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But I know of a land where there falls no blight-
The summer is coming, on soft winds borne-
Young folk now flock in everywhere
With singing, and shouting, and jolly cheer:
The sweet season that bud and bloome forth brings,
With green hath clad the hill and eke the vale ; The nightingale with feathers new she sings;
The turtle to her mate hath told her tale. Summer is come, for every spray now springs,
The hart hath hung his old head on the pale,
ON MAY MORNING.
The buck in brake his winter-coat he flings,
The fishes fleet with new-repaired scale : The adder all her slough away she flings,
The swift swallow pursues the fliès small, The busy bee her honey now she mings.
Winter is worn that was the flower's bale, And thus I see, among those pleasant things, Each care decays, and yet my sorrow springs.
EARL OF SURREY.
Now the bright morning-star, day's harbinger,
Hail, bounteous May! that dost inspire
Hill and dale doth boast thy blessing.
CHILDREN IN SPRING.
THE snow has left the cottage-top;
The thatch-moss grows in brighter green; And eaves in quick succession drop,
Where grinning icicles have been,
In tubs set by the cottage-door ;
Plunge in the yard-pond brimming o'er.
The sun peeps through the window-pane,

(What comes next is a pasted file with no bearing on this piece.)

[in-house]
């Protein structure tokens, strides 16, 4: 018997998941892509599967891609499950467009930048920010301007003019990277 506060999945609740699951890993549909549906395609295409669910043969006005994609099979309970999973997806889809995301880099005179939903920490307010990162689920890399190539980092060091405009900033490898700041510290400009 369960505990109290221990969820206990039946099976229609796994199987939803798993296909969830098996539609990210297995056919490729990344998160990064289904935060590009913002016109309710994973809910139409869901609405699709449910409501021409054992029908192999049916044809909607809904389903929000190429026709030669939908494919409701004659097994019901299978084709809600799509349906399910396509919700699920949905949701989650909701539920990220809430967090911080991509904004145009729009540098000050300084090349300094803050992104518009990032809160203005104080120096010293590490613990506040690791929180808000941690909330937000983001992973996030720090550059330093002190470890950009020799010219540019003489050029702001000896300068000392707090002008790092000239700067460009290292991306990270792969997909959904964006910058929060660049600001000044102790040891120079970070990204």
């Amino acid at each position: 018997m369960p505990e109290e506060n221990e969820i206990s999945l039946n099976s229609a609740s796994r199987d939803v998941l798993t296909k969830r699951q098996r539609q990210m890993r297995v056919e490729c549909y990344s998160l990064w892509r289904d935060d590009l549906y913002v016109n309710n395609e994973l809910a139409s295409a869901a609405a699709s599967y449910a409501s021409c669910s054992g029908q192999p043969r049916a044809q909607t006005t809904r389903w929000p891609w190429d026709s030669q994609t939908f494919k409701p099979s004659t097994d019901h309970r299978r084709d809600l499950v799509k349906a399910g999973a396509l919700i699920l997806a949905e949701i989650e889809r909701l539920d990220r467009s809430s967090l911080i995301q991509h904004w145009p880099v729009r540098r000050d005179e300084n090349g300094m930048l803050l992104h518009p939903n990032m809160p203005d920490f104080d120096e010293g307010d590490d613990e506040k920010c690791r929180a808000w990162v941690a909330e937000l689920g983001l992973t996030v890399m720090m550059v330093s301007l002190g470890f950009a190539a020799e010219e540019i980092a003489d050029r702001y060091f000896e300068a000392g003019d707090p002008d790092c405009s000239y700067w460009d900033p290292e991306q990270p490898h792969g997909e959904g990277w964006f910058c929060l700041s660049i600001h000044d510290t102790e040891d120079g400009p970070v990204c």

Which children mark with laughing eye, And in the wet streets steal again,
To tell each other spring is nigh. Then as young Hope the past recalls,
In playing groups they often draw, To build beside the sunny walls
Their spring-time huts of sticks or straw.
And oft in pleasure's dream they hie
Round homesteads by the village side, Scratching the hedge-row mosses by,
Where painted pooty shells abide ;
DAY: A PASTORAL.
Mistaking oft the ivy spray
For leaves that come with budding spring, And wondering, in their search for play,
Why birds delay to build and sing.
The mavis thrush, with wild delight,
Upon the orchard's dripping tree Mutters, to see the day so bright
Fragments of young Hope's poesy; And Dame oft stops her buzzing wheel,
To hear the robin's note once more, Who tootles while he pecks his meal From sweet-brier hips beside the door.
DAY: A PASTORAL.
In the barn the tenant cock,
Close to Partlet perched on high, Briskly crows (the shepherd's clock)!
Jocund that the morning's nigh.
Swiftly from the mountain's brow,
Shadows, nursed by night, retire :